Need help with finish for cherry coffee

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Forum topic by longboarder posted 08-20-2010 12:04 AM 1208 views 0 times favorited 2 replies Add to Favorites Watch
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29 posts in 3505 days

08-20-2010 12:04 AM

A friend told me about a process for finishing my cherry coffee table top which consists of a 3 part mixture. 1 part Watco danish oil, 1 part varathane polyurethane,1 part miniral spirits which is to be sanded into the grain with 400 burnishing until a creates a slurry then wiping with cloth briskly.Then moving on to 600 and finer apllying the mixture each time and sanding it in as instructed. my problem is that the sanding marks never go away from the preceding grit. I am frustrated and am to the point that I’m ready to drop this method, sand back down to raw wood and try another process. I would like an easier finish to apply, and I don’t have spray equipment nor do I want to go that route. Wipe on poly seems to just streak at each coat on such a big surface. Any advice is much appreciated. My arms hurt!!

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980 posts in 3291 days

#1 posted 08-20-2010 01:53 AM


#1, WATCO IS basically the mixture you describe, and #B, I think you’re overdoing it. First the mixture: use equal (or nearly so – it’s very forgiving) parts boiled linseed oil, oil-based gloss polyurethane varnish of your choice, and mineral spirits. Mix well. With cherry, it is seldom necessary to go beyond p220. When using this formulation I sand through the grits to 220, flood the surface with the mixture and sand it in a circular motion with 320 wet or dry adding more finish as it begins to look dry in spots. I do this for only 5 or 10 minutes then wipe dry. Allow it to dry over night and repeat if you wish. For a really high gloss, you’ll have to do this about 6 times. I find twice followed by wax and buffing after several days of drying are suficient for a nice glow and a really nice tactile feel.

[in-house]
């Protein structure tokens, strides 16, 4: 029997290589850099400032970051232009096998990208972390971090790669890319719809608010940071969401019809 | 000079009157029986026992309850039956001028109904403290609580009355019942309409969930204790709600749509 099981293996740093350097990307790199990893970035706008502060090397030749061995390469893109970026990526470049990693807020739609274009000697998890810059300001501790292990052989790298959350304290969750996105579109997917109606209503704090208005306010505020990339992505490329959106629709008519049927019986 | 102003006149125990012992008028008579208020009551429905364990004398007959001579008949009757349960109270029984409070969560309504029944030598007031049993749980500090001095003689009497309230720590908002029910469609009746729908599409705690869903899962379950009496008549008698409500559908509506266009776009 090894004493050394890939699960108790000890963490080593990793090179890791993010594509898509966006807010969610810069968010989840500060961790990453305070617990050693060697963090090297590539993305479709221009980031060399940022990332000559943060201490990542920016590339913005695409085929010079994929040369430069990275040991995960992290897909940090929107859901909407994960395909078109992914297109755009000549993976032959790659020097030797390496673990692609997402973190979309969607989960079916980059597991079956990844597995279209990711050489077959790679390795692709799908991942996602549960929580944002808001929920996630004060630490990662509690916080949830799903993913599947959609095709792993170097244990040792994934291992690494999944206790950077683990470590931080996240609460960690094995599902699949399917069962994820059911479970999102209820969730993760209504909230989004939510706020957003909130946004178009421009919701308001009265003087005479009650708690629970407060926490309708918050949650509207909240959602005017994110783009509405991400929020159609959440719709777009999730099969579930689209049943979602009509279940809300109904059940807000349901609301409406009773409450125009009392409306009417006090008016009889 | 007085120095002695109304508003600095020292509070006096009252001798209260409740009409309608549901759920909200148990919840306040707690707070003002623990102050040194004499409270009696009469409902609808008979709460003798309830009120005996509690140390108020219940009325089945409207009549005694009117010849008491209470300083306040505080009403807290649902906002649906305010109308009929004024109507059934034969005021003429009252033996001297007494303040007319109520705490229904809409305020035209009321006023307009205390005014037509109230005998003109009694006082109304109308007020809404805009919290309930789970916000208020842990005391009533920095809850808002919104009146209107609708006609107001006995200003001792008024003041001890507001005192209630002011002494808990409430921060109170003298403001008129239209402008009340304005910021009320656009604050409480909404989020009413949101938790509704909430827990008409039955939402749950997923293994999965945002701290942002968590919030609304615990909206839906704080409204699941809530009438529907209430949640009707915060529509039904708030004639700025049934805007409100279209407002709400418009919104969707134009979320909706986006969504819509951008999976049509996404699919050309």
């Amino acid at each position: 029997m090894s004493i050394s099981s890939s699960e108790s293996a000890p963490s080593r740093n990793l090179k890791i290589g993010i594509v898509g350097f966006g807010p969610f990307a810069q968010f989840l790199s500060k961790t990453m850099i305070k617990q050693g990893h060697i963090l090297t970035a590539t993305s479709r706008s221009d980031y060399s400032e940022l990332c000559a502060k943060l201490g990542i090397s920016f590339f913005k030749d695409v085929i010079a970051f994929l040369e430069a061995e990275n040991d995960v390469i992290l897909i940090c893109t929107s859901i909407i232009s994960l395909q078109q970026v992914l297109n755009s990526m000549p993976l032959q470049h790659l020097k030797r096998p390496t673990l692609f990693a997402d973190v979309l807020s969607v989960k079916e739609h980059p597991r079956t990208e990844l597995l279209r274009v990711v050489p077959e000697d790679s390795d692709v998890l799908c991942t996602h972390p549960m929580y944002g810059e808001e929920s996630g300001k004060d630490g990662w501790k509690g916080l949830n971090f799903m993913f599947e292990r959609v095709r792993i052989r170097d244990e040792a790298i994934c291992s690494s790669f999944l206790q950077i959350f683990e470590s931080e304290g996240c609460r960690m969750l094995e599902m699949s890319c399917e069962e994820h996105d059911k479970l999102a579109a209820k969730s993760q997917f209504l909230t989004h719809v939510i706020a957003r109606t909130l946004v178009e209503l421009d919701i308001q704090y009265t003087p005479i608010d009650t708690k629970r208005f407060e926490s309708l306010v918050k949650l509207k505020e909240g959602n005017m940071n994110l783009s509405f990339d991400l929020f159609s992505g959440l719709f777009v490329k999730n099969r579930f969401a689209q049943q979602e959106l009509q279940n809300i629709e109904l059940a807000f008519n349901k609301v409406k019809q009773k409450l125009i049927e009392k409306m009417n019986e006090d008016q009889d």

I think perhaps you’re moving to 400 and 600 too quickly. There’s no need to go that far with cherry. To give it that “100 year old cherry” look, after the oiling, take it out in the sun for a few hours, turning it once or twice. There is no need to sand ‘till your arms hurt. If you want a very high gloss finish, apply a couple coats of wipe-on poly after the oil mixture drys, but I don’t think you’ll need to. This is the simplest, most forgiving finish I know of. Don’t over do it, and above all don’t get discouraged. This %@!(*&^ hobby is supposed to be fun!


-- Steve in KY. 44 years so far with my lovely bride. Think I'll keep her.

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Joe Lyddon

10374 posts in 4292 days

#2 posted 08-20-2010 05:51 AM

Thank you all for this thread…

... it was VERY informative…

Hope it comes out OK after your Arms get a good rest! :)

... be sure to let us know how it goes… OK?

Thank you…

-- Have Fun! Joe Lyddon - Alta Loma, CA USA - Home: ... My Small Gallery:"

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